Fun if silly thriller featuring a house full of colorful characters – including Lionel Atwill and Bela Lugosi, though both of them are ill-used here – with a crazy crippled old man (who may or may not be wreaking vengeance on the doctors) who failed to cure him and his loopy paranoid sister feeding the narrative fires and mystical magical Hindi sorcerers materializing skeletons right and left. Never heard of it before, but found it on the same YouTube channel as Murders in the Zoo and I liked it.

Terror at Tenkiller (1986) (1st viewing) d. Meyer, Ken (USA) 87 min.

If I’m watching an Oklahoma-lensed no-budget slasher and there’s no suspense to the identity of the killer and the "performances" are dreadful and the sound is terrible and the dialogue is absolute crap and the kills are so-so and I was warned about all of this from the get-go by my pal Chris (who sold it to me for a dollar), do I really have any right to complain? Yeah, didn’t think so. Special mention for the incredibly grating Casio (with realistic high-hat sound!) soundtrack.

Paranormal Activity 4 (2012) (1st viewing) d. Joost, Henry/Schulman, Ariel (USA) 88 min.

As someone who has been enjoyed (to varying degrees) all three previous chapters of the PA franchise, it is with deep regret that I report this latest installment directed by Catfish co-directors Joost and Schulman to also be the least. (When the guy at the box office asks you, “Are you sure you want to see that?” it’s never a good sign.) Not only is it a serious case of the seen-it-befores, but it serves up some of the flimsiest “reasons for filming in the first place” already problematic to its found footage premise. Turning Katie Featherstone into Jason Voorhees was also a big serious misstep. And that ending? Seriously? If that was the best anyone could come up with, then it’s time to hang up the iPhone, camcorder and laptop.

Sinister (2012) (1st viewing) d. Derrickson, Scott (USA) 110 min.

While it admittedly goes on a little long, for a mainstream horror release I was pretty impressed with the creep level of this story about frustrated true crime writer Ethan Hawke who has recently relocated his family to a new home…one where the last residents met grisly ends (a fact Hawke hopes to exploit in a new book). An 8mm snuff snippet of the previous family’s demise opens the film and it sets the grim tone that Derrickson dutifully follows, as more of these doom-laden reels reveal themselves in surprising fashion. There’s a reason for the solid word of mouth on this one – maybe it’s no modern classic, but it’ll definitely serve the turn.

Frankenweenie (2012) (1st viewing) d. Burton, Tim (USA) 87 min.

This dark-hued, warm hearted animated tale is everything I wanted ParaNorman to be: it’s clever, it’s smart, the characters aren’t obnoxious, the jokes aren’t easy, and the “monster kid” homages are sly and plentiful without being on the nose. It’s also probably my favorite Burton film in a decade.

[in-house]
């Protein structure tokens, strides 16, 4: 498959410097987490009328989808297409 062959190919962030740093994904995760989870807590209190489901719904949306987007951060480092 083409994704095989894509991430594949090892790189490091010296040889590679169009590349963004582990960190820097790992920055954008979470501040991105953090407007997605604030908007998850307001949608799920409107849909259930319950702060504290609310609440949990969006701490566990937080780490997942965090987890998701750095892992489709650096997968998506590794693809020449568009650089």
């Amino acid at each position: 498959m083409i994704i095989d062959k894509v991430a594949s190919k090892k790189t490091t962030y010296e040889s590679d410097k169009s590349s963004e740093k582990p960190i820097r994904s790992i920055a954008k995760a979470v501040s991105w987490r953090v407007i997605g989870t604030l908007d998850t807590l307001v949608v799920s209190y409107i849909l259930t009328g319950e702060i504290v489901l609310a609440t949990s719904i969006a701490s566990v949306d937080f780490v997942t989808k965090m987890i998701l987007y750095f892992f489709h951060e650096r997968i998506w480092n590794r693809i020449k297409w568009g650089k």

Zombies of Mora Tau (1957) (1st viewing) d. Cahn, Edward L. (USA) 70 min.

For some reason, I had it in my head all this time and would have laid money that this was included in both The Golden Turkey Awards and The 50 Worst Movies Ever Made. I would have lost money on that bet. Turns out I was avoiding a flick that, while surely no piece of stellar cinema, is actually a quite entertaining programmer with lots of waterlogged undead protecting a cache of cursed diamonds and a snarling supporting performance by the late great Allison Hayes (Attack of the 50 Foot Woman). Live and learn.

Total Movies: 79
First Time Views: 79
Money Raised for Friends of Children: $814.49

Thursday, October 25, 2012

October Movie Challenge 2012 (10/23 - 10/24)

Remember, if you would like to make a pledge toward Scare-A-Thon 2012 (benefitting FRIENDS OF CHILDREN) at any time, drop me an email at to let me know how much you would like to pledge per film. Your donation is tax deductible, 100% of goes directly to aid the kids, and seriously, even a penny per film helps. Thanks in advance!


Blue Eyes of the Broken Doll, The (aka House of Psychotic Women) (1974) (1st viewing) d. Aured, Carlos (Spain) 89 min.

Mysterious drifter Paul Naschy is hired on as groundskeeper for a trio of weird sisters (repressed spinster Diana Lorys with a malformed arm, floozy nymphomaniac Eva Leon, and paraplegic Maria Perschy confined to a wheelchair), as well as sexy nurse Ines Morales. Bodies soon start piling up, and the script (by Naschy and frequent collaborator Aured) does a splendid job of keeping viewers guessing as to who the murderer might be. Very entertaining Spanish giallo.

Tokyo Gore Police (2008) (1st viewing) d. Nishimura, Yoshihiro (Japan) 110 min. A futuristic Tokyo is beset by a genetically enhanced group of criminals (known as “engineers”), forcing the local constabularies to take unusual measures, led by Audition’s Eihi Shiina. The titular extravagant splatter is to be expected f/x man turned writer/director Nishimura, but the entertainment factor is dependent upon one’s ability to swallow the serious approach taken towards the cartoonish eviscerations and creature effects – for my money, it all needed to be a bit more fun.